- S.260 – This bill would require anyone who serves alcohol to take a minimum four-hour class with a test and receive a certificate. It would also create a new state alcohol server training fund. While more education and training may be necessary for some, creating a new regulatory regime for all alcohol servers is not the correct approach to this issue. The bill is on the Senate floor, though it is contested.
- H.3253 – This bill would prevent any governing body of a municipality, county, or other political subdivision of the state from enacting or enforcing regulation that bans short term rentals (SRTs). SCPC supports this common-sense proposal (learn more about it here). The House Municipal and Public Affairs subcommittee considers the bill Wednesday at 9 AM.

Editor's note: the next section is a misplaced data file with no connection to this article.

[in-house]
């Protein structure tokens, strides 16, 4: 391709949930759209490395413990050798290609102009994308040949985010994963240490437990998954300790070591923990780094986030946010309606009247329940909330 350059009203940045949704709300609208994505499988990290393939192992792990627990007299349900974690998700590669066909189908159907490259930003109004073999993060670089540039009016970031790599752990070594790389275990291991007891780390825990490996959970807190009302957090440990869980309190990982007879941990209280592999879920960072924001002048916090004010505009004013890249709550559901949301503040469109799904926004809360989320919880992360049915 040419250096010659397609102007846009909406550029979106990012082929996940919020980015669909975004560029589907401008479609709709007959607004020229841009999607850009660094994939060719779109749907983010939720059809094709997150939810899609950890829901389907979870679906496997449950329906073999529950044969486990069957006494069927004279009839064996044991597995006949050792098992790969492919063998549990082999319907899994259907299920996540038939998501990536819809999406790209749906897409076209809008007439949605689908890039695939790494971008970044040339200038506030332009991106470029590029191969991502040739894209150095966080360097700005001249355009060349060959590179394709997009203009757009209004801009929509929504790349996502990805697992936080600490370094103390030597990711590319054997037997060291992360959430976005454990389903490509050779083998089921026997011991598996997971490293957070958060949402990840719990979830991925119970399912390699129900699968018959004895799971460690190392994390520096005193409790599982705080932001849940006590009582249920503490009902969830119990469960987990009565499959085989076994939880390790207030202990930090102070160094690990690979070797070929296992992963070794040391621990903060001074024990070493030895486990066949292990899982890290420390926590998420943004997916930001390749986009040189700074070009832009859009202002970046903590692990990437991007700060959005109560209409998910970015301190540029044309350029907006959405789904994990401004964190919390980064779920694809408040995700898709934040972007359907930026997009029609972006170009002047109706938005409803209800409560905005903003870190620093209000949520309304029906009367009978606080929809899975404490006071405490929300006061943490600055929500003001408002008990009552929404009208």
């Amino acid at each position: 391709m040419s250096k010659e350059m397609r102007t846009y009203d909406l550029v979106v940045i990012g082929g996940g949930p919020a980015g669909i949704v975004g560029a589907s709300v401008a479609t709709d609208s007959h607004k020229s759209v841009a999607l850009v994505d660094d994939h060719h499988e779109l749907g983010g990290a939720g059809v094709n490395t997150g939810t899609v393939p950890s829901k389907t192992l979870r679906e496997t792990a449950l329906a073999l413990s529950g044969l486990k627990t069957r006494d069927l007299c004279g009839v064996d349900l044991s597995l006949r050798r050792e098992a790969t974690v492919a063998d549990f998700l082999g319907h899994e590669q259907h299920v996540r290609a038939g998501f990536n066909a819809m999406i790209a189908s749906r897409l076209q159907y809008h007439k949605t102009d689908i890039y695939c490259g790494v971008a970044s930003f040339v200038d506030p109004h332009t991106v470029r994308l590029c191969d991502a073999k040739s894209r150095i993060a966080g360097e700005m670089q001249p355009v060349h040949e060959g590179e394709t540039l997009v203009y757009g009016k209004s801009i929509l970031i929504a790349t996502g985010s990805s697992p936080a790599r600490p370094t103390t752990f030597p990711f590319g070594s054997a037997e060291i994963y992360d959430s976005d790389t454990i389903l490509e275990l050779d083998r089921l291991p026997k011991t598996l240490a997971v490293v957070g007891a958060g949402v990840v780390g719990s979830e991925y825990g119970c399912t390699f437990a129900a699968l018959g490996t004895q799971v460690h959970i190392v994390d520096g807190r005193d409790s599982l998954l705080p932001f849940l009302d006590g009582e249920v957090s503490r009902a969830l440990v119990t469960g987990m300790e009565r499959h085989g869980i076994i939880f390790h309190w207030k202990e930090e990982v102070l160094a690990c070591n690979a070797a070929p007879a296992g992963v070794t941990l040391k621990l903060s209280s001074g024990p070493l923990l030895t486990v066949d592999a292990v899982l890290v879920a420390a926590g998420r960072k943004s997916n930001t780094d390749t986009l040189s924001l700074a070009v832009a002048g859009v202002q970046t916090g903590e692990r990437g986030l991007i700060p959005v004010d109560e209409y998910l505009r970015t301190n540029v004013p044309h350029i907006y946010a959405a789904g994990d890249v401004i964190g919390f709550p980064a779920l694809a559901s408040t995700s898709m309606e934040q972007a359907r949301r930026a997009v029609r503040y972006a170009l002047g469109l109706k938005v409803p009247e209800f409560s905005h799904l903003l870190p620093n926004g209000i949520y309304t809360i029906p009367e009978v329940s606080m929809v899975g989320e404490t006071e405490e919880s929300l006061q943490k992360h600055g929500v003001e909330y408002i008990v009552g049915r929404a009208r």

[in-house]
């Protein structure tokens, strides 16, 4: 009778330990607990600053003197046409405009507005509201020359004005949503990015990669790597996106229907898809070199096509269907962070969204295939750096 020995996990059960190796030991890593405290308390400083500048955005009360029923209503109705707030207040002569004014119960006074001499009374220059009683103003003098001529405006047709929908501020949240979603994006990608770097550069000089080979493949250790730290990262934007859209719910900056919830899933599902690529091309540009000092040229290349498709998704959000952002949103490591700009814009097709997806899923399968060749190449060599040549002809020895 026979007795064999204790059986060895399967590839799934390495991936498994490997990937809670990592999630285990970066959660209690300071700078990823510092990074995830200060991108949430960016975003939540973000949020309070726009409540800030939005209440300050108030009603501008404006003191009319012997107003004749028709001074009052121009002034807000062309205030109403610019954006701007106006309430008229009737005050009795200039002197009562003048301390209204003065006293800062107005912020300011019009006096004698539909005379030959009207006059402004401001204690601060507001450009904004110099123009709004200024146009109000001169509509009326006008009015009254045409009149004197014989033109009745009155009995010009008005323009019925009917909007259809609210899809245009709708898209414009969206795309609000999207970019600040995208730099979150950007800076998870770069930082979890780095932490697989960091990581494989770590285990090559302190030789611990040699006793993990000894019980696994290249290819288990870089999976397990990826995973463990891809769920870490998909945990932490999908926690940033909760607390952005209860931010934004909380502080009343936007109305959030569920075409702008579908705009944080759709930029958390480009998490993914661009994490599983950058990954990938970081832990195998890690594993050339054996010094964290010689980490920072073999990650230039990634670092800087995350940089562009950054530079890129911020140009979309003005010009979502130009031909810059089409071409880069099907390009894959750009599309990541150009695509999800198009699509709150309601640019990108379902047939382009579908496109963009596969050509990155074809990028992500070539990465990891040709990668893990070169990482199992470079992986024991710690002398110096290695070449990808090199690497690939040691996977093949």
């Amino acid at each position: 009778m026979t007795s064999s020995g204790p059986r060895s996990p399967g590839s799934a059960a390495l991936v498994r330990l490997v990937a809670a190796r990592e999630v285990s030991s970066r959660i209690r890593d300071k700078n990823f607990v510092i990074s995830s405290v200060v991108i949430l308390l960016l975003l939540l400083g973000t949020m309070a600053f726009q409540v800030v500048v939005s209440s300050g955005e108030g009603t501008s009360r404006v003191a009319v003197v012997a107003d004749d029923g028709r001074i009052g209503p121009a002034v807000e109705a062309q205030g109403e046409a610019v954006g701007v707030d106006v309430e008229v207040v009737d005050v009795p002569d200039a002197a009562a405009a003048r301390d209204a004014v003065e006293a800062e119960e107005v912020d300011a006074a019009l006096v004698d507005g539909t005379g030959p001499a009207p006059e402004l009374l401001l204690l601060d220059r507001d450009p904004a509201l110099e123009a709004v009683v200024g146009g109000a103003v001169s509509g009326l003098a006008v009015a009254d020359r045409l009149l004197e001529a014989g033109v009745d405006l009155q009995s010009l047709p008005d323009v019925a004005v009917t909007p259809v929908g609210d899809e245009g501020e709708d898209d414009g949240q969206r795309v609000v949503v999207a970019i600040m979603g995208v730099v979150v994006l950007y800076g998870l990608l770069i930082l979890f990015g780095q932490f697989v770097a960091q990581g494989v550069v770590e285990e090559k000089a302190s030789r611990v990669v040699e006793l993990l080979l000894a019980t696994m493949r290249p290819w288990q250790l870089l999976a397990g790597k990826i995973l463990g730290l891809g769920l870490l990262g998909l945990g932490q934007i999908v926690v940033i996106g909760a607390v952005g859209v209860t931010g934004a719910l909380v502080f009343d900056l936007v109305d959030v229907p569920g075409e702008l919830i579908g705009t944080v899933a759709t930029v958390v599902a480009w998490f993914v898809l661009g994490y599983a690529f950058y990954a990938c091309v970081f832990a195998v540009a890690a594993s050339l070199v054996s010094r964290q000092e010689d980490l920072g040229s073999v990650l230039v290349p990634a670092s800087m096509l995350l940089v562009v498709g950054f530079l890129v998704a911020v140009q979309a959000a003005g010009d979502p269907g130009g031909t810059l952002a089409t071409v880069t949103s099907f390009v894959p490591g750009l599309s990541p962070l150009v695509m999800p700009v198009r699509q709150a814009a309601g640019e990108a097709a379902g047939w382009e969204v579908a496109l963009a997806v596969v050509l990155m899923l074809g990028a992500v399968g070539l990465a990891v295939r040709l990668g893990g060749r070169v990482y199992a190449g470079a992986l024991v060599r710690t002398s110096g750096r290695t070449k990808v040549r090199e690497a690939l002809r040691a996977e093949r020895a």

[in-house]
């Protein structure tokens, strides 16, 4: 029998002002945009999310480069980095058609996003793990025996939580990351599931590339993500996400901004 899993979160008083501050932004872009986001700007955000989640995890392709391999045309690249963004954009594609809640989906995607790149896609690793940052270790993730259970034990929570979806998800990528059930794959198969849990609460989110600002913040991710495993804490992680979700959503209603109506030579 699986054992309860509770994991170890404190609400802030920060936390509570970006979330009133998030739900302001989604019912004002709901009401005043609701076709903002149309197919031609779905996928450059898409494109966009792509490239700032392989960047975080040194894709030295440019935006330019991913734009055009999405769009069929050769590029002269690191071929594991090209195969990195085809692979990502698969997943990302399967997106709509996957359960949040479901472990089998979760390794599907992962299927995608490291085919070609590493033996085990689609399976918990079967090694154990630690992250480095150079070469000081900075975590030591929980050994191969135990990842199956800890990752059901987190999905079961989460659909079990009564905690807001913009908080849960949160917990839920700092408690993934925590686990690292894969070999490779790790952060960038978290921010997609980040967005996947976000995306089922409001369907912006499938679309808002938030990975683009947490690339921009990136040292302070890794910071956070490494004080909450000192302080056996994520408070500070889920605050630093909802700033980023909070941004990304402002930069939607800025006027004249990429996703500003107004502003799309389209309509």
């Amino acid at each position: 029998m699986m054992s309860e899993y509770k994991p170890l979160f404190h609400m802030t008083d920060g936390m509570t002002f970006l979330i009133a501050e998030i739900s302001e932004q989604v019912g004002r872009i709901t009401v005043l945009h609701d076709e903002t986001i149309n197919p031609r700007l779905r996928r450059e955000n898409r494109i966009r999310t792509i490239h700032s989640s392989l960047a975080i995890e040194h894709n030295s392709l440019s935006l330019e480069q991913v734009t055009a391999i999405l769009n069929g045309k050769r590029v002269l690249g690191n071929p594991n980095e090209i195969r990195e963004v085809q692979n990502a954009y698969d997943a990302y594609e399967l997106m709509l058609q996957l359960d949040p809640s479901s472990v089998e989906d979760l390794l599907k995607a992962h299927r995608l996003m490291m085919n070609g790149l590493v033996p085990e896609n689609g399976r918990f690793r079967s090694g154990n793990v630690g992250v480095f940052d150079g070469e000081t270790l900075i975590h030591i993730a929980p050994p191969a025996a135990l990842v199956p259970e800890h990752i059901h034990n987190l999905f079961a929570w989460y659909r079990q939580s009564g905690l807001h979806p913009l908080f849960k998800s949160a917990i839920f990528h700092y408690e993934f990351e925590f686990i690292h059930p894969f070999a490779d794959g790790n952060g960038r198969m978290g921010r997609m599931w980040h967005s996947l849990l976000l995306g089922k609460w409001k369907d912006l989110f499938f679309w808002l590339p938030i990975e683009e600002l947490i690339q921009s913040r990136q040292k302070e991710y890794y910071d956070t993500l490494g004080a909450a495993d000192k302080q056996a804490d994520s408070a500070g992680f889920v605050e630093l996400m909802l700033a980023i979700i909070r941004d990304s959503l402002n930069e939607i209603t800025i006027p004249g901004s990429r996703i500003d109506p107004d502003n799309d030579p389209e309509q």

- H.3553 – This bill would remove the current mandatory 90-day waiting period when finalizing an adoption. The Senate Judiciary Committee considers the bill Thursday at 9 AM.
- S.566 – This bill would allow a brewery to sell up to 2,000 barrels of beer each year at retail, wholesale, or both, and deliver or ship the beer to licensed retailers in the state. Beer in amounts over 2,000 barrels would generally be subject to distribution and wholesale provisions in the law. The Senate Judiciary Committee takes up the bill Thursday at 9.
- S.634 – This non-binding resolution expresses the view of the Senate that public funds should not be dedicated to economic development projects that benefit a corporation that is actively engaged in promoting ESG. The Senate Finance Committee considers the resolution at 3 PM. Update: The full Senate Finance Committee advanced the resolution.